This appeal raises a short but rather interesting question of Hindu law of adoption, and the facts that are necessary to be stated for the determination of this point are very few. Raoji, Waman and Balaji and Balaji's son, Kashinath constituted a joint and undivided Hindu family, and Kashinath was the sole surviving coparcener. He died on 2nd August 1922. Kashinath left certain watan properties and also non-watan properties. The non-watan properties went to the widow of a collateral, Laxmibai, the collateral being Govind, and the watan properties went to the male heirs of Kashinath who are defendants 1, 2, 3 and 4. Laxmibai adopted the plaintiff as a son to her husband on 14th March 1937, and the question that arises is whether on plaintiff's adoption he divests the estate which was vested in defendants 1, 2, 3 and 4.
 Mr. Gharpure has urged that Anant v. Shankar clearly lays down that on an adoption the adopted son would divest the estate which has gone to a collateral. Mr. Gharpure has further pointed out that the recent Full Bench decision of this Court in Jivaji Annaji v. Hanmant Ramchandra : AIR1950Bom360 only places one limitation upon the rights of the adopted son and that limitation is based upon the case of Bhubaneshwari Debi v. Nilkomul Lahiri 12 I. A. 137 : 12 Cal. 18 , viz., that if the property has passed from the collateral to the collateral's heirs and the adopted son is adopted after the death of the collateral, then cannot divest the property which has gone to the heirs of the collateral. It is important to note what were the facts on which the Privy Council decided Anant v. Shankar . As the pedigree at p. 4 shows, Keshav was the last surviving coparcener and he died leaving no male issue and no widow. Thereupon his mother, Gangabai, adopted Anant to her husband, and the Privy Council specifically states that thereby the joint family was continued and the disruption of the joint family was avoided. Anant having been brought into the family of his brother and father, he divested Shankar of the property which had gone to him as the heir of Keshav, Shankar being a collateral who had succeeded to the property to Keshav.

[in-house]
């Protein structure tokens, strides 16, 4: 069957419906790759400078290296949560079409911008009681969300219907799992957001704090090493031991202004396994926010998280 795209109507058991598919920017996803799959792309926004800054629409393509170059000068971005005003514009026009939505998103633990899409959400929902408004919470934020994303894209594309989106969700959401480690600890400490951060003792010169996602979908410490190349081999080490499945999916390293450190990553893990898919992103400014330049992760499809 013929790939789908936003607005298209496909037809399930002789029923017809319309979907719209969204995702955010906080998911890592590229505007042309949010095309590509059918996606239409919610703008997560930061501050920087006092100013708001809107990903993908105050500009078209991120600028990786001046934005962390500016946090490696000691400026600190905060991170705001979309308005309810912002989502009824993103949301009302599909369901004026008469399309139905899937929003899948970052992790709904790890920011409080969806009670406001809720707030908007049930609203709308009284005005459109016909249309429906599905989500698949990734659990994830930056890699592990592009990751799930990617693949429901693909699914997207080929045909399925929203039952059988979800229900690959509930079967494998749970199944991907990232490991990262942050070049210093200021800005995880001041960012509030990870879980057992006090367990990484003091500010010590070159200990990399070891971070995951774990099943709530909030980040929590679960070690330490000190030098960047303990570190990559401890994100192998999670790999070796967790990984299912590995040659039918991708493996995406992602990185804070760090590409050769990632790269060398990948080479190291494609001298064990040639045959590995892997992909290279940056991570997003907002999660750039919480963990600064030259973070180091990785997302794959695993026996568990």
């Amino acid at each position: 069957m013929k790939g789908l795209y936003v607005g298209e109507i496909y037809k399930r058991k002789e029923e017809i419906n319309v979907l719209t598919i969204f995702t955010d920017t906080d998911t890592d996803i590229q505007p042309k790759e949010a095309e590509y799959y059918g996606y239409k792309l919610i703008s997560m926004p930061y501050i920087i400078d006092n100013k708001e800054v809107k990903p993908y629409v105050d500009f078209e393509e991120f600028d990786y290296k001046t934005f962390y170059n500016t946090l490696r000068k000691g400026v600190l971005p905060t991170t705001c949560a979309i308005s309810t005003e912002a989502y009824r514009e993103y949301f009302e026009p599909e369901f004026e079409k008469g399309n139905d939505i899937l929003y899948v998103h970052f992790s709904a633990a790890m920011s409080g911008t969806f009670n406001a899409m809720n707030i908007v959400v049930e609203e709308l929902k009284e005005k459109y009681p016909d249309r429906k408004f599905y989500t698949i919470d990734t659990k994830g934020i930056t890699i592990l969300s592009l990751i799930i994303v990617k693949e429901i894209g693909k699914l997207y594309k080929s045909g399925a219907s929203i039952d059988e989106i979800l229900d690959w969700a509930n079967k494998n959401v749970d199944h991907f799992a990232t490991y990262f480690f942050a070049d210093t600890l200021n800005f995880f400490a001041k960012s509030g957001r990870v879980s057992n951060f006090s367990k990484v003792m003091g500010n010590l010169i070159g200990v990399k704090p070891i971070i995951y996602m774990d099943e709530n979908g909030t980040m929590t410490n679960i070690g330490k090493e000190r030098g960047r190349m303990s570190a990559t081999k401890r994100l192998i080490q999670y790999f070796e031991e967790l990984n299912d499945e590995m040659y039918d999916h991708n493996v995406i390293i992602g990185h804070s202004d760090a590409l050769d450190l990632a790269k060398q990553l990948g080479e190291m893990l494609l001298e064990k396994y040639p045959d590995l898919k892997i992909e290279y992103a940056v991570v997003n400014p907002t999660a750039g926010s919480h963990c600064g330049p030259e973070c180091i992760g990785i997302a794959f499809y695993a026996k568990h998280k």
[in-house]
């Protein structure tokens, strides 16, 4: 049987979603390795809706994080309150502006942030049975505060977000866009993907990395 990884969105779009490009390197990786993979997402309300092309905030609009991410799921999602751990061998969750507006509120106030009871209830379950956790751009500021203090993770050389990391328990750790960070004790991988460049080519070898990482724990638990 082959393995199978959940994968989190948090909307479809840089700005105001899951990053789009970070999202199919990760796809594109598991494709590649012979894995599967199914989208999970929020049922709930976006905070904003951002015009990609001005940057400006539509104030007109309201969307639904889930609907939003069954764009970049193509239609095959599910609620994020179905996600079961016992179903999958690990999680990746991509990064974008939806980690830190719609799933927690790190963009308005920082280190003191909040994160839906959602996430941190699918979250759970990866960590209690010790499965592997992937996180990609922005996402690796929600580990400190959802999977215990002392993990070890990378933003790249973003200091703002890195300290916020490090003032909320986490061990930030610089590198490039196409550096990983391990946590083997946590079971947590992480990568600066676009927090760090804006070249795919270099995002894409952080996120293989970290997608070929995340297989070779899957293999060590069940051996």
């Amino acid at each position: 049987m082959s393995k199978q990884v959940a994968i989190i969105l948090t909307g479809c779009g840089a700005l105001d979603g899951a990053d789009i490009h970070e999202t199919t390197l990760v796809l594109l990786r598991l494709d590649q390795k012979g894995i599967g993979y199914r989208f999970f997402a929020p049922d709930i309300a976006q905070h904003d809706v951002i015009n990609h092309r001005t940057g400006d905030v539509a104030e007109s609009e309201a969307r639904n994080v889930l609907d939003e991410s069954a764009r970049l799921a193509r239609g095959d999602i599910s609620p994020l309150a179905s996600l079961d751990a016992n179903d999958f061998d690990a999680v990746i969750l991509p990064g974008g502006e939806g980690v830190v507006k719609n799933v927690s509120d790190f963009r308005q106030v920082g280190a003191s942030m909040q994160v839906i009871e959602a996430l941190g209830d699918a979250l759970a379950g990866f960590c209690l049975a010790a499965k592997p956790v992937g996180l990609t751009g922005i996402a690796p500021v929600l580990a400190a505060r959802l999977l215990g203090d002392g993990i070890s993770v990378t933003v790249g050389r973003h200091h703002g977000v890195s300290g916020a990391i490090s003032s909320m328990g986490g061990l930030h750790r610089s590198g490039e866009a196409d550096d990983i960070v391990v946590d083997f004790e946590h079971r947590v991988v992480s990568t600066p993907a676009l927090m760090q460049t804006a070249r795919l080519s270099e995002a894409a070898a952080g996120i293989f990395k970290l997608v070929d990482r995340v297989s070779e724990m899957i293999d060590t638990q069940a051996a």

Now, turning to the facts here, we are concerned with the estate of Kashinath, and the most important distinguishing feature between this case and that of Anant v. Shankar is that it is not to Kashinath that the plaintiff has been adopted. Therefore, the joint Hindu family was disrupted on the death of Kashinath and was not continued or revived by a son being adopted to either Kashinath or to his father. The plaintiff has been adopted not to Kashinath but to a collateral of his, viz., Govind and what has been urged before me is that by the adoption of the plaintiff to Govind he divests not the estate of Govind which may have passed to a collateral, but the estate of Kashinath which has gone to a collateral. The case of Anant v. Shankar would have applied if we were considering the estate of Govind, the father of the plaintiff. If Govind's estate had gone to a collateral, then the plaintiff could have unsuccessfully, on his adoption, divested that estate. The plaintiff is not claiming the estate of his father ; he is claiming the estate of a collateral which has passed to his heirs who are also collaterals. In the Full Bench decision we pointed out that it would be dangerous to extend the principle of Anant v. Shankar . What Mr. Gharpure is asking me to do is not only to extend that principle further, but to extend it almost in a revolutionary manner. I see no reason why the Privy Council decision compels me to come to the conclusion for which Mr. Gharpure is contending.
 The result is that I must uphold the view of the lower appellate Court that the adoption of the plaintiff did not divest the watan lands which had vested in the collaterals of Kashinath. The appeal, therefore, fails and must be dismissed with costs.
 Appeal dismissed.